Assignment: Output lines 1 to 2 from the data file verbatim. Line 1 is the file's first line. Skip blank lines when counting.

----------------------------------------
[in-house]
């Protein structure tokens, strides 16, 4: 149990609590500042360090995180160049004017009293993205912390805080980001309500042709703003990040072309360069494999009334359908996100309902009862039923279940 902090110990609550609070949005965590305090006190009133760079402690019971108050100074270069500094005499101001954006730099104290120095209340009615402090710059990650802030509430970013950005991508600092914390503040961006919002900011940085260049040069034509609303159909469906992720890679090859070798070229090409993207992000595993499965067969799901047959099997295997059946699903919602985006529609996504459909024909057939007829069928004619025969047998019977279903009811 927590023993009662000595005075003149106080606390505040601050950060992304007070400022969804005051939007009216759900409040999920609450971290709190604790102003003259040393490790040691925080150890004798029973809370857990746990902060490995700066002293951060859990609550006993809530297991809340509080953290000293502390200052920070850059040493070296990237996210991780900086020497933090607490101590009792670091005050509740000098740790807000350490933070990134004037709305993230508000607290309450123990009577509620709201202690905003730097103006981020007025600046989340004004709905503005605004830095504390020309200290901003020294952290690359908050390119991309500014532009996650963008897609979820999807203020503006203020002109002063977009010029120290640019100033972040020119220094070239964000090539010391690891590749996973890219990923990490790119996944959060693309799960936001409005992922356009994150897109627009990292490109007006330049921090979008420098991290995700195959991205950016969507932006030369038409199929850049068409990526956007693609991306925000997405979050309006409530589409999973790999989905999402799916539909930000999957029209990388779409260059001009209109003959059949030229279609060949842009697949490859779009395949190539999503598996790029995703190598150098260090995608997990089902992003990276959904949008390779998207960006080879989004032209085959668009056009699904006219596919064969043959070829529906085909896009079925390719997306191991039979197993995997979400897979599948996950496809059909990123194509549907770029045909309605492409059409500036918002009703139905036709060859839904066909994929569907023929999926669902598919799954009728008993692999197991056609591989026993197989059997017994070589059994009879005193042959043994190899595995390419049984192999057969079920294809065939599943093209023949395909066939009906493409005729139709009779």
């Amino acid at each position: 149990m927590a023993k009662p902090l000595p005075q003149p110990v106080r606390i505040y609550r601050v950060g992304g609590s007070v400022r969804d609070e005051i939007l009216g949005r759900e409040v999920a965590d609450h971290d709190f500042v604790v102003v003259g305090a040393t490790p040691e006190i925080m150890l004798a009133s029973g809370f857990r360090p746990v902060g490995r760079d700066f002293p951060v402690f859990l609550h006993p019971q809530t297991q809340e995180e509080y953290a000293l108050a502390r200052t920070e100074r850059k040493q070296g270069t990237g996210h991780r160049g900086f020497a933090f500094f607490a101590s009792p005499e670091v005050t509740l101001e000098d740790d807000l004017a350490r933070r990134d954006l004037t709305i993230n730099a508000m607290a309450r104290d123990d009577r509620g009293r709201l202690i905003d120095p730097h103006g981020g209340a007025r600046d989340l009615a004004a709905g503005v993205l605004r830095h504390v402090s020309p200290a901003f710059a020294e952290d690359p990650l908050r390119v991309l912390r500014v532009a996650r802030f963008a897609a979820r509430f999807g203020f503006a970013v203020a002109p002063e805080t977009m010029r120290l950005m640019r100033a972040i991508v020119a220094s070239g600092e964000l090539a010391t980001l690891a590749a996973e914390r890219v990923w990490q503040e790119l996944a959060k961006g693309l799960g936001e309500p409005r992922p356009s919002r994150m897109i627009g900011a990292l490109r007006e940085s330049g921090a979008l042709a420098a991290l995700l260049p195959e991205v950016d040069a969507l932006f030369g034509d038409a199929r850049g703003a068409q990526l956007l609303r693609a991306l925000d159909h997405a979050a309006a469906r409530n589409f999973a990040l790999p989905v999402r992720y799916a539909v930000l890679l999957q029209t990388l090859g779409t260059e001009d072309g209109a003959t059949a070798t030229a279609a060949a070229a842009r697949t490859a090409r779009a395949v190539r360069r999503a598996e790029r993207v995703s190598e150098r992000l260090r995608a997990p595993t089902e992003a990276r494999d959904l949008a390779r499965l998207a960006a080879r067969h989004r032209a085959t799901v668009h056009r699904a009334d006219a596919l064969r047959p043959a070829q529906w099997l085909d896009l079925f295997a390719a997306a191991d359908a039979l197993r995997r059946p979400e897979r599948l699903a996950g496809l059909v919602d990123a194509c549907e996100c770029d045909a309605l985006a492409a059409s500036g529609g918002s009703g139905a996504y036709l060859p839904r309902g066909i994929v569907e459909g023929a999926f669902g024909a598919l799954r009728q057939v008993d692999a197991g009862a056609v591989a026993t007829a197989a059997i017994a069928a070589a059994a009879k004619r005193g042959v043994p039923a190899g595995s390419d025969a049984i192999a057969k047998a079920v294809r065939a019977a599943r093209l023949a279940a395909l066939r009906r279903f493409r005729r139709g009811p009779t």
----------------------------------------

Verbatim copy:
[in-house]
């Protein structure tokens, strides 16, 4: 149990609590500042360090995180160049004017009293993205912390805080980001309500042709703003990040072309360069494999009334359908996100309902009862039923279940 902090110990609550609070949005965590305090006190009133760079402690019971108050100074270069500094005499101001954006730099104290120095209340009615402090710059990650802030509430970013950005991508600092914390503040961006919002900011940085260049040069034509609303159909469906992720890679090859070798070229090409993207992000595993499965067969799901047959099997295997059946699903919602985006529609996504459909024909057939007829069928004619025969047998019977279903009811 927590023993009662000595005075003149106080606390505040601050950060992304007070400022969804005051939007009216759900409040999920609450971290709190604790102003003259040393490790040691925080150890004798029973809370857990746990902060490995700066002293951060859990609550006993809530297991809340509080953290000293502390200052920070850059040493070296990237996210991780900086020497933090607490101590009792670091005050509740000098740790807000350490933070990134004037709305993230508000607290309450123990009577509620709201202690905003730097103006981020007025600046989340004004709905503005605004830095504390020309200290901003020294952290690359908050390119991309500014532009996650963008897609979820999807203020503006203020002109002063977009010029120290640019100033972040020119220094070239964000090539010391690891590749996973890219990923990490790119996944959060693309799960936001409005992922356009994150897109627009990292490109007006330049921090979008420098991290995700195959991205950016969507932006030369038409199929850049068409990526956007693609991306925000997405979050309006409530589409999973790999989905999402799916539909930000999957029209990388779409260059001009209109003959059949030229279609060949842009697949490859779009395949190539999503598996790029995703190598150098260090995608997990089902992003990276959904949008390779998207960006080879989004032209085959668009056009699904006219596919064969043959070829529906085909896009079925390719997306191991039979197993995997979400897979599948996950496809059909990123194509549907770029045909309605492409059409500036918002009703139905036709060859839904066909994929569907023929999926669902598919799954009728008993692999197991056609591989026993197989059997017994070589059994009879005193042959043994190899595995390419049984192999057969079920294809065939599943093209023949395909066939009906493409005729139709009779």